There is a very interesting article in the area of cultural anthropology that considered whether there is a set of moral standards that are supracultural. Afterall, it is rather important whether morality is simply a human/cultural construct or whether it is built into us. Some have even made the argument that a universal morality in mankind points towards a single moral creator. While I think that may be a stretch, morality has been hit quite hard by relativism. If, however, one can say that some things are universal, or at least near-universal, this could place severe boundaries on relativism.
The article is
by Jenny Anderson, on the work of Oliver Scott Curry, an anthropology lecturer at the University of Oxford. (You can click on the title to read the article.)
The seven “universal rules” are:
- Help your family
- Help your group
- Return favors
- Be brave
- Defer to superiors
- Divide resources fairly
- Respect others’ property
Nearly all cultures promote these seven, even if there are some variations on what these mean.
This should hardly be surprising. If one considers the virtues we know as the Fruit of the Spirit, the phrase at the end, “against such things there are no laws,” (see Galatians 5:22-23) points out there there are virtues that are fairly universal. I know that when I talk about other religions in my Interreligious Dialogue class, there is commonly one or two who appear to be surprised that Christian virtues/morals are shared for the most part with other religions.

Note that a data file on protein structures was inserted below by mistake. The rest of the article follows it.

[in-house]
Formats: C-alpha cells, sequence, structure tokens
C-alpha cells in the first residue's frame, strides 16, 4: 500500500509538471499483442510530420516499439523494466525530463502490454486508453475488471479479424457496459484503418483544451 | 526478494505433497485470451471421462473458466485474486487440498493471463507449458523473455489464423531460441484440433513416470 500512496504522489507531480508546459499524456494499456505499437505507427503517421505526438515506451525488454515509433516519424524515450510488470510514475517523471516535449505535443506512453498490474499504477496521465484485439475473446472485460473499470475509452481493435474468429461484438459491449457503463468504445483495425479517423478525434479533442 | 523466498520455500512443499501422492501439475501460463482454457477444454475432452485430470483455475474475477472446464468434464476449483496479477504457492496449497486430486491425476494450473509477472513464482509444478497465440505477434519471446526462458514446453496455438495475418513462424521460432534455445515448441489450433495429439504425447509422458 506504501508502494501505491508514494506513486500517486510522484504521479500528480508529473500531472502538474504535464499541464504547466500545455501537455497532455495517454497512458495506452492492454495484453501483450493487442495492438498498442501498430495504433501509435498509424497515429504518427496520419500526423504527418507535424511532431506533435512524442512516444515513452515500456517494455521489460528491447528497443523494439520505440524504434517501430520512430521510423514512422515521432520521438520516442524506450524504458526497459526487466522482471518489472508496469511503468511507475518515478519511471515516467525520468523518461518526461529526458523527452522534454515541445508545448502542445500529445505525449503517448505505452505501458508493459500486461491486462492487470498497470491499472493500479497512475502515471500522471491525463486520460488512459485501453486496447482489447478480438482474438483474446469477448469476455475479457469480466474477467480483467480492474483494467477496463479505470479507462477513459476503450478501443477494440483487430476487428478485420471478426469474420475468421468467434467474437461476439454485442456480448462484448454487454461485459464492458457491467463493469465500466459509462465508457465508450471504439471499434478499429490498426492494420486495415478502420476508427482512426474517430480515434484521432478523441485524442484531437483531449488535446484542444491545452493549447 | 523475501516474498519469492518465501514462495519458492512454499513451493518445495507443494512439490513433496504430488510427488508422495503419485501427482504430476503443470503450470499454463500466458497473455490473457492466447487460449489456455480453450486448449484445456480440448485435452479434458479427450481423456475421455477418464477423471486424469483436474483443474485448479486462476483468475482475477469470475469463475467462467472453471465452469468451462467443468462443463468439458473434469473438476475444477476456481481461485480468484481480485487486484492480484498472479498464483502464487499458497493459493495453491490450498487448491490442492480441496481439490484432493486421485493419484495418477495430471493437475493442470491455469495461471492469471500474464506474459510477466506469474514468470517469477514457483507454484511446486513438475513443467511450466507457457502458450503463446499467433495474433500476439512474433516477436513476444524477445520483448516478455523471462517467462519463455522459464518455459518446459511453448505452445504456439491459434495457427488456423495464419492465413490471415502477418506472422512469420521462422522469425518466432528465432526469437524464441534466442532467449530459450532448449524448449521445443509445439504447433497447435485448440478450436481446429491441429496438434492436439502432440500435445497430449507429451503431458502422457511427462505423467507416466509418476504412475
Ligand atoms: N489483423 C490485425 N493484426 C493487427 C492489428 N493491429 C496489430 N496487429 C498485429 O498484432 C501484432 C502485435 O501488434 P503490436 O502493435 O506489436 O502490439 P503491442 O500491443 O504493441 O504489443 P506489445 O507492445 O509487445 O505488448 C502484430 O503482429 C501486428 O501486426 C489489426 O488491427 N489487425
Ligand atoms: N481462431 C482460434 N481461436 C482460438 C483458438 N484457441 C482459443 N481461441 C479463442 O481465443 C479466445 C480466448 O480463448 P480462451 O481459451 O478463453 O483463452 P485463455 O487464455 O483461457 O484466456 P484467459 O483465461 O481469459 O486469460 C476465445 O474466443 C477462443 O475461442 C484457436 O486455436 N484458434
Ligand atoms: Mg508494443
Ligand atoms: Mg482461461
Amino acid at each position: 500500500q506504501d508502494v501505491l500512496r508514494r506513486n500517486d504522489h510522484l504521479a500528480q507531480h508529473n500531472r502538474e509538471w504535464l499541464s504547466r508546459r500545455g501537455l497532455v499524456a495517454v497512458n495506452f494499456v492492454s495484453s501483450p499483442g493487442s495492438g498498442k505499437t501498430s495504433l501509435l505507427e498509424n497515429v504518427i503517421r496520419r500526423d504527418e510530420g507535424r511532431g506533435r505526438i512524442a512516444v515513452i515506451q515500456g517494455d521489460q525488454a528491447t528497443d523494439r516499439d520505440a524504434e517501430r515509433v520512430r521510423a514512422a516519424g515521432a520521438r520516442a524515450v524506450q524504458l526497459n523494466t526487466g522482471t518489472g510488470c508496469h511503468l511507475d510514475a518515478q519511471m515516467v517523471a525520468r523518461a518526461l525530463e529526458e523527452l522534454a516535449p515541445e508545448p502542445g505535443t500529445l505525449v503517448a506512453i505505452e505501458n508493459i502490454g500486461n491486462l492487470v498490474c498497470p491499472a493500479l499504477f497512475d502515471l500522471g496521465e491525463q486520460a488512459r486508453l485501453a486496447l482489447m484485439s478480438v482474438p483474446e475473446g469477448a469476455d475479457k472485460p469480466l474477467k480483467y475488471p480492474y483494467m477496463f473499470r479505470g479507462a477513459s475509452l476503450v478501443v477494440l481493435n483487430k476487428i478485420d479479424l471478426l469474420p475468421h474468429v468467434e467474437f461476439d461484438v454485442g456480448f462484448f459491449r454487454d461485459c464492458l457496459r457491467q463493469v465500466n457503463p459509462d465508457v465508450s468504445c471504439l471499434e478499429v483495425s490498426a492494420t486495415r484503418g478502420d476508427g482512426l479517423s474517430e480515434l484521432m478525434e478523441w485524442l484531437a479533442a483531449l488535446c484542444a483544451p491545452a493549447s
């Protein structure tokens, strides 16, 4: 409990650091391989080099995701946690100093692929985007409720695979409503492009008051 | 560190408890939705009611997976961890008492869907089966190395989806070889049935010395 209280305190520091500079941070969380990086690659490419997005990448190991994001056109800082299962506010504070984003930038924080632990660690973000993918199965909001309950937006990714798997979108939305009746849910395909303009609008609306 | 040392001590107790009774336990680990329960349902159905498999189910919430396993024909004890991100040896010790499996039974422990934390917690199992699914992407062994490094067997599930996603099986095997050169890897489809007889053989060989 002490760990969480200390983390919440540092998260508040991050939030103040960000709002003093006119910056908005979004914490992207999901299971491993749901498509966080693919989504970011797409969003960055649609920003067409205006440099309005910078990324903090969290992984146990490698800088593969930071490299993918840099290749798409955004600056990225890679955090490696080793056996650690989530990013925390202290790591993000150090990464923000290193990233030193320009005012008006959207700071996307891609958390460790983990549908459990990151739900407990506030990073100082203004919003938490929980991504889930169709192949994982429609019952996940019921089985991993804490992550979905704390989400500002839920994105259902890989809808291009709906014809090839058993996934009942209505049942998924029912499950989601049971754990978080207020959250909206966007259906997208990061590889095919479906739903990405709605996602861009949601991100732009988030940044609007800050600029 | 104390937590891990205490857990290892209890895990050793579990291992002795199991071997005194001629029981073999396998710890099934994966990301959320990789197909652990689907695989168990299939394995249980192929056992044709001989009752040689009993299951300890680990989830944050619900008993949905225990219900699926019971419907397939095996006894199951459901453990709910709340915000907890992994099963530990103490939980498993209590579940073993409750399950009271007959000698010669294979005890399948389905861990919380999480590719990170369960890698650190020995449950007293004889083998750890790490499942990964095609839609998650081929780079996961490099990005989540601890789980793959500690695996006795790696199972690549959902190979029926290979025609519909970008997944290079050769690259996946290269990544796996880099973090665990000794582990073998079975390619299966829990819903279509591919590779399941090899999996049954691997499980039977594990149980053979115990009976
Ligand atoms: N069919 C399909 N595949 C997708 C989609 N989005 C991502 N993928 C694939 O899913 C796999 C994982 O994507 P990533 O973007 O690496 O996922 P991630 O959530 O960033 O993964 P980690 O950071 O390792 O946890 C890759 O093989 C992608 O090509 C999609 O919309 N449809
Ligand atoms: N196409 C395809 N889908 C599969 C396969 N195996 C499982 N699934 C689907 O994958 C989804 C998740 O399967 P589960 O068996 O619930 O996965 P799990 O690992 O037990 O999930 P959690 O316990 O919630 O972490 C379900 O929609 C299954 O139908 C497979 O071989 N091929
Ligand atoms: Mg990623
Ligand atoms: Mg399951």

But there should not be this surprise. For the most part, Christianity is not a denial of human understanding of virtues. Rather, it uniquely addresses the dreadful failure humans have in living up to not only God’s standards, but our own as well.
That last paragraph is pretty important, I think. It suggests that if we are to speak to those of other faiths, cultures, and ideologies, the appropriate strategy is NOT to focus on differences. On the other hand, focusing only on the commonalities is not very useful either, since it dishonors our uniqueness. Rather, the similariaties can be used as a bridge for dialogue that addresses both similarities and differences. The seven common moral rules may be a good start.
Sometime I hope to expand this idea. But this is a good start.